Does Rogaine (minoxidil) cause side effects?

Minoxidil is a vasodilator used to treat male-pattern baldness and in women, it is used to treat diffuse loss of hair or thinning of hair in the frontal areas of the scalp

Oral minoxidil was originally used for treating high blood pressure, but patients and health care providers noticed hair growth was a side effect of treatment. This led to the development of topical (solution applied to the skin) minoxidil for the treatment of male-pattern baldness. 

The mechanism of action leading to growth of hair is unknown. Rogaine (for men or women) is a brand name available for minoxidil.

Common side effects of minoxidil include

Serious side effects of minoxidil include

An increase in the absorption of minoxidil from the scalp can occur in patients with damaged skin, leading to increased side effects. Minoxidil contains alcohol that can irritate the eyes. Tendonitis has also been reported.

Drug interactions of minoxidil include other topical medications, because they may increase the absorption and side effects of minoxidil. 

Minoxidil should not be used in pregnancy because it has not been studied adequately in pregnant women. Minoxidil should not be used by nursing women because it has not been evaluated adequately in breastfeeding mothers.

What are the important side effects of Rogaine (minoxidil)?

Common side effects of minoxidil include:

  • irritation of the skin,
  • itching,
  • contact dermatitis, and
  • dryness of the scalp or flaking.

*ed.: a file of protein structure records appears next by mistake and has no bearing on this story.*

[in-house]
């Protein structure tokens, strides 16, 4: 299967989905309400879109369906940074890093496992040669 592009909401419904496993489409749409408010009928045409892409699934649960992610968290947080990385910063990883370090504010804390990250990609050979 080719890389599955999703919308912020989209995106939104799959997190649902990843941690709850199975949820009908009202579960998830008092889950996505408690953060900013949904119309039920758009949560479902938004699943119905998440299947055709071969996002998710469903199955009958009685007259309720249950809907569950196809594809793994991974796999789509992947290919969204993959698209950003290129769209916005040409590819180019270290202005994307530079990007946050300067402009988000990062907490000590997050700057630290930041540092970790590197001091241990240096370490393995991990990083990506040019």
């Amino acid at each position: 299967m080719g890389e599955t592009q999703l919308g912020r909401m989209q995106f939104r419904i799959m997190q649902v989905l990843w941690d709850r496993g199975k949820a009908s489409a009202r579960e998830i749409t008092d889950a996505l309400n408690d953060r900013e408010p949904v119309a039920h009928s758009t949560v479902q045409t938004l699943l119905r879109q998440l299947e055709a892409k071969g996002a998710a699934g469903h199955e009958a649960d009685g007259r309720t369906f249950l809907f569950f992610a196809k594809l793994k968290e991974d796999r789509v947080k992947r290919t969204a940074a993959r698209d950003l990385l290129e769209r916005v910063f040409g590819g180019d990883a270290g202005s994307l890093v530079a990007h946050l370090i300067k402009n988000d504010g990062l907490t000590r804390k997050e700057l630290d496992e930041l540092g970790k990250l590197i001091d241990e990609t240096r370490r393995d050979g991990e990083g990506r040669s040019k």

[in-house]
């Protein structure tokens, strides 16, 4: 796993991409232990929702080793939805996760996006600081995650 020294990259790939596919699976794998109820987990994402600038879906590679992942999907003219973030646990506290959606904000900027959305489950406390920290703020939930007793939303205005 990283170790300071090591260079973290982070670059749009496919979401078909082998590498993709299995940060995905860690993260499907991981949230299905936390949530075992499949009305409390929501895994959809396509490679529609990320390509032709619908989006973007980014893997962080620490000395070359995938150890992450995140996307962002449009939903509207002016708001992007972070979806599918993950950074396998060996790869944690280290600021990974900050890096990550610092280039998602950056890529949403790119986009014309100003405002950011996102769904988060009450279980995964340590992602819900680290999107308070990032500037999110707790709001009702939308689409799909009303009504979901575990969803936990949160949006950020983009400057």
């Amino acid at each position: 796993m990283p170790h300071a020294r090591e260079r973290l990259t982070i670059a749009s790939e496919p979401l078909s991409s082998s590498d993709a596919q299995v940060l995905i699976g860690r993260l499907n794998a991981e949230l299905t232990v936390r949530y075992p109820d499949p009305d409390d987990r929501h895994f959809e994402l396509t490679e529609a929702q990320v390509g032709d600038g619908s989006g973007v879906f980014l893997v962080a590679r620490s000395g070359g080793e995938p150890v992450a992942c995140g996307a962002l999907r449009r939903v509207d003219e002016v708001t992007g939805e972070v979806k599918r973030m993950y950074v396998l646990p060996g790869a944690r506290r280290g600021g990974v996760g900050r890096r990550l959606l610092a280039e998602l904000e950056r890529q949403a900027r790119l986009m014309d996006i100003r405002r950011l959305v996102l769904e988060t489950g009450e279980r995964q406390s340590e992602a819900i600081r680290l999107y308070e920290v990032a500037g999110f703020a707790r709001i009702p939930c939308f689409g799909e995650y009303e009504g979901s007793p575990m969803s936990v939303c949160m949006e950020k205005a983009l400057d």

Other side effects include:

An increase in the absorption of minoxidil from the scalp can occur in patients with damaged skin, leading to increased side effects. Minoxidil's contains alcohol that can irritate the eyes. In case of accidental contact with eyes or other sensitive areas, the exposed area should be washed with cool water. Tendonitis has also been reported.

Rogaine (minoxidil) side effects list for healthcare professionals

  • Salt and Water Retention—Temporary edema developed in 7% of patients who were not edematous at the start of therapy.
  • Pericarditis, Pericardial Effusion, and Tamponade.
  • Dermatologic—Hypertrichosis-Elongation, thickening, and enhanced pigmentation of fine body hair are seen in about 80% of patients taking minoxidil (minoxidil (minoxidil (minoxidil tablets) tablets) tablets) tablets. This develops within 3 to 6 weeks after starting therapy. It is usually first noticed on the temples, between the eyebrows, between the hairline and the eyebrows, or in the side-burn area of the upper lateral cheek, later extending to the back, arms, legs, and scalp. Upon discontinuation of minoxidil (minoxidil (minoxidil (minoxidil tablets) tablets) tablets) , new hair growth stops, but 1 to 6 months may be required for restoration to pretreatment appearance. No endocrine abnormalities have been found to explain the abnormal hair growth; thus, it is hypertrichosis without virilism. Hair growth is especially disturbing to children and women and such patients should be thoroughly informed about this effect before therapy with minoxidil (minoxidil (minoxidil (minoxidil tablets) tablets) tablets) is begun. Allergic-Rashes have been reported, including rare reports of bullous eruptions, and Stevens-Johnson Syndrome.